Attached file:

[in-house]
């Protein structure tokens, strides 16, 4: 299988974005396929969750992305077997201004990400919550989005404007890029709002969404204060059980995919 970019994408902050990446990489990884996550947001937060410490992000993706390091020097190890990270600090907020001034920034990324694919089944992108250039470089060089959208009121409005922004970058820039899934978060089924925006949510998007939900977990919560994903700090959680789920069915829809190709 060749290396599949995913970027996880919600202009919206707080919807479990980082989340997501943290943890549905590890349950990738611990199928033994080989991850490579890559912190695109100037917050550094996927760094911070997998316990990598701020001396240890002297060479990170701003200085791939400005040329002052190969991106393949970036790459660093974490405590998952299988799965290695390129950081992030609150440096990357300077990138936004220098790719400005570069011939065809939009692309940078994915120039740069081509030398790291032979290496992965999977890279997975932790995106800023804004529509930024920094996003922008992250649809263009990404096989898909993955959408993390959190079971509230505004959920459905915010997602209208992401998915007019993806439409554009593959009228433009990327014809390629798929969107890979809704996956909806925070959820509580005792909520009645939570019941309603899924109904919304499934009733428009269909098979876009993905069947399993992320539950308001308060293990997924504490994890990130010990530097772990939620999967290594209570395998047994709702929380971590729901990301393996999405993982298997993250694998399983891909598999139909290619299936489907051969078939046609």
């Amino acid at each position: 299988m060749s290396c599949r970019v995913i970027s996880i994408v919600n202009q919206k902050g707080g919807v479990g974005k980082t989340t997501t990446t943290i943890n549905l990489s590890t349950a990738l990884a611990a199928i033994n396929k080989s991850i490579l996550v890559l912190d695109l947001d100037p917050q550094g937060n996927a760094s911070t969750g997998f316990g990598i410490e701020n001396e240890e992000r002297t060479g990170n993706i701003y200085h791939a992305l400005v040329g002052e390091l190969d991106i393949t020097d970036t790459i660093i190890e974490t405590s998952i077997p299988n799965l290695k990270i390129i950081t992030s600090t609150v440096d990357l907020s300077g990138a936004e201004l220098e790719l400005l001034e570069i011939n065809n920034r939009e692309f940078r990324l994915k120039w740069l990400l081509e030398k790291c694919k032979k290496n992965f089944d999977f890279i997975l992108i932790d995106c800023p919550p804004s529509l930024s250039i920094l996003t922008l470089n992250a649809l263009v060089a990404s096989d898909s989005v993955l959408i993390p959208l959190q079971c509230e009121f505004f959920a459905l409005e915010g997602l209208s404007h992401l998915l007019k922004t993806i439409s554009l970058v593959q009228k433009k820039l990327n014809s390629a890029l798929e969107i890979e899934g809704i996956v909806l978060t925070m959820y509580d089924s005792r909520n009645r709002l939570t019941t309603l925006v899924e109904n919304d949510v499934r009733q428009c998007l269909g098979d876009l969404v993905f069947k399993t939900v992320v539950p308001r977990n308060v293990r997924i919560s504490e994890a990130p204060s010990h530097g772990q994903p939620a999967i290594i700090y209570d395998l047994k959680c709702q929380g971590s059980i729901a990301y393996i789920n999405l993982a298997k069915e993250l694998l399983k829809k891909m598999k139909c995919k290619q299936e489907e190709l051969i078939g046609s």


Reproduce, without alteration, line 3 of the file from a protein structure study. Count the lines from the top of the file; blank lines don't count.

């Amino acid at each position: 299988m060749s290396c599949r970019v995913i970027s996880i994408v919600n202009q919206k902050g707080g919807v479990g974005k980082t989340t997501t990446t943290i943890n549905l990489s590890t349950a990738l990884a611990a199928i033994n396929k080989s991850i490579l996550v890559l912190d695109l947001d100037p917050q550094g937060n996927a760094s911070t969750g997998f316990g990598i410490e701020n001396e240890e992000r002297t060479g990170n993706i701003y200085h791939a992305l400005v040329g002052e390091l190969d991106i393949t020097d970036t790459i660093i190890e974490t405590s998952i077997p299988n799965l290695k990270i390129i950081t992030s600090t609150v440096d990357l907020s300077g990138a936004e201004l220098e790719l400005l001034e570069i011939n065809n920034r939009e692309f940078r990324l994915k120039w740069l990400l081509e030398k790291c694919k032979k290496n992965f089944d999977f890279i997975l992108i932790d995106c800023p919550p804004s529509l930024s250039i920094l996003t922008l470089n992250a649809l263009v060089a990404s096989d898909s989005v993955l959408i993390p959208l959190q079971c509230e009121f505004f959920a459905l409005e915010g997602l209208s404007h992401l998915l007019k922004t993806i439409s554009l970058v593959q009228k433009k820039l990327n014809s390629a890029l798929e969107i890979e899934g809704i996956v909806l978060t925070m959820y509580d089924s005792r909520n009645r709002l939570t019941t309603l925006v899924e109904n919304d949510v499934r009733q428009c998007l269909g098979d876009l969404v993905f069947k399993t939900v992320v539950p308001r977990n308060v293990r997924i919560s504490e994890a990130p204060s010990h530097g772990q994903p939620a999967i290594i700090y209570d395998l047994k959680c709702q929380g971590s059980i729901a990301y393996i789920n999405l993982a298997k069915e993250l694998l399983k829809k891909m598999k139909c995919k290619q299936e489907e190709l051969i078939g046609s």